False widow spider bite forces mother to have huge abscess removed7 min read

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A mother from South Wales has revealed how she was hospitalised by a false widow spider bite and had an oozing ‘golf ball-sized abscess’ pulled from a gaping hole in her armpit.

Louise Edwards was clearing out the summerhouse at the bottom of her garden in Barry, South Wales, on August 19 when the spider sank its fangs into her after hitching a ride on a cushion she carried under her left arm.

Initially brushing it off as a minor irritant, medical rep Louise popped a couple of antihistamines and thought nothing more of it.

Mother-of-one Louise Edwards, 49, was bitten clearing out the summerhouse at the bottom of her garden in Barry, South Wales, on August 19

Mother-of-one Louise Edwards, 49, was bitten clearing out the summerhouse at the bottom of her garden in Barry, South Wales, on August 19

Within 48 hours the pain got more severe forcing the 49-year-old to take painkillers to tackle the burning sensation in her armpit and the shooting pains down her arm.

Days later the bite had ballooned to the size of a golf ball and mum-of-one Louise went to an out of hours doctor who sent her to hospital.

There doctors said Louise had been bitten perilously close to an artery by a false widow spider – whose bites produce necrosis of the flesh.

Louise had a grisly golf-ball sized abscess removed from the wound, leaving her with a gaping inch-and-a-half hole in her arm.

Doctors removed the capsule of the abscess, which was the size of a golf ball

She was left with a gaping inch-and-a-half hole in her arm

Louise Edwards’ bite led to the mother-of one from Wales needing a grisly golf-ball sized abscess removed from the wound, leaving her with a gaping inch-and-a-half hole in her armpit

A month on from her ordeal, and after taking 87 antibiotic tablets to tackle the infection, Louise is urging anyone bitten by a creepy crawly to monitor the bite and seek medical attention if it becomes inflamed.

Louise said: ‘It was horrible knowing all that infection was inside me – all from a spider bite.

‘At the hospital there was talk of needing to deal with it under general anaesthetic. My heart sank as it sounded really serious. I remember saying to the doctors ‘you are kidding me?’ she said.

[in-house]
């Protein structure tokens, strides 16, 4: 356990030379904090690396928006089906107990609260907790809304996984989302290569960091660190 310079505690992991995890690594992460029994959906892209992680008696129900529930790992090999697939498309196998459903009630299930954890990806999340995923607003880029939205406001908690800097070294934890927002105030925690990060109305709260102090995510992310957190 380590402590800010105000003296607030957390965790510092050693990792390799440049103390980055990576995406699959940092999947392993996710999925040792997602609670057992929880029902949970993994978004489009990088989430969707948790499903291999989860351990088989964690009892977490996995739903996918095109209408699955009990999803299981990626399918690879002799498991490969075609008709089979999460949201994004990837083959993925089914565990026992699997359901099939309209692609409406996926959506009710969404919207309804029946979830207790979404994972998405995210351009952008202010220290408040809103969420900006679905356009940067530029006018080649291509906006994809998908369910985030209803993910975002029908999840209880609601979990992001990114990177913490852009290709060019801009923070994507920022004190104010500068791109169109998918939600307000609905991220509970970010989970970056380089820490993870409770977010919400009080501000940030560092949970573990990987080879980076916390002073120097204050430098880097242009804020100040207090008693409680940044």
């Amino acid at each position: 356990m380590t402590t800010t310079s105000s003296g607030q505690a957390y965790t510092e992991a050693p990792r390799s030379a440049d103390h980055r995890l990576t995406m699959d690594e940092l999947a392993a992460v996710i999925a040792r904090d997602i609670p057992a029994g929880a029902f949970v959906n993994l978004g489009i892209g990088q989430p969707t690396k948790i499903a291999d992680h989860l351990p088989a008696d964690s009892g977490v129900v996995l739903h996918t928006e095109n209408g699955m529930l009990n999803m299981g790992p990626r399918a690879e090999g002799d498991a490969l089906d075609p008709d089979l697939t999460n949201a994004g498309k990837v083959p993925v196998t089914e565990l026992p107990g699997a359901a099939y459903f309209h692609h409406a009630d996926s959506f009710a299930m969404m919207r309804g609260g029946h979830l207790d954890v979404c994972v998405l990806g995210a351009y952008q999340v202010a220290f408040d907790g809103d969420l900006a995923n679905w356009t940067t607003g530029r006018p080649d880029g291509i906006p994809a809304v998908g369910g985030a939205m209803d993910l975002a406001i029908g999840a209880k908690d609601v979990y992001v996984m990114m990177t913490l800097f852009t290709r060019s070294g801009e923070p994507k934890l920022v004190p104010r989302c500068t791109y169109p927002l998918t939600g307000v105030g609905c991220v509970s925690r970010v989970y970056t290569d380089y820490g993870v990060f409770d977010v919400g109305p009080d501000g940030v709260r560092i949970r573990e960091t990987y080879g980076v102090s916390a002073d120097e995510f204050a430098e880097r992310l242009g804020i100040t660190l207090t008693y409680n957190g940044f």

They said because it was so close to the artery they’ve got to be careful with these things.

‘I couldn’t believe all this had happened because I put a cushion under my arm.’

Louise, who lives with 11-year-old son Cadel Edwards-Davies, was re-arranging furniture in her garden’s summerhouse and said she felt the spider sink its fangs into her as she carried a cushion tucked under her arm.

Louise said: ‘The plan was to get an old sofa out of the summerhouse and then put a new red one my friend gave me in. It was a lovely afternoon and went I got home from work I felt really motivated to get it sorted.’

‘As I moved the furniture I saw four thumbnail-sized spiders, swept them away and didn’t think any more of it. I had an open-sleeved blouse on and put one of the cushions under my arm but didn’t feel anything,’ she added.

‘It was only the following day when I was putting a wetsuit jacket on at an aquapark in Cardiff Bay that I realised my underarm looked red, was slightly raised and felt like a burn. I assumed it was a bite, I knew I’d been irritated by something, so I took some antihistamines and didn’t think anything of it,’ she said.

A false widow spider (pictured) similar to the one that bit Louise Edwards

A false widow spider (pictured) similar to the one that bit Louise Edwards

Louise Edwards was clearing out the summerhouse at the bottom of her garden (pictured) when the spider sank its fangs into her

Louise Edwards was clearing out the summerhouse at the bottom of her garden (pictured) when the spider sank its fangs into her

The false widow spider had hitched a ride on a cushion she carried under her left arm

The false widow spider had hitched a ride on a cushion she carried under her left arm

What is the false widow spider and what to do if you get bitten

False widow spiders are distinctive for their shiny, black flesh, bulbous bodies, thick legs and skull-like patterns.

Millions of false widows, Britain’s most venomous spider, have been found across the UK and the population is believed to be growing.

The species has a brown bulbous abdomen with cream markings that look like a skull. They have long legs and can reach about 15mm in size.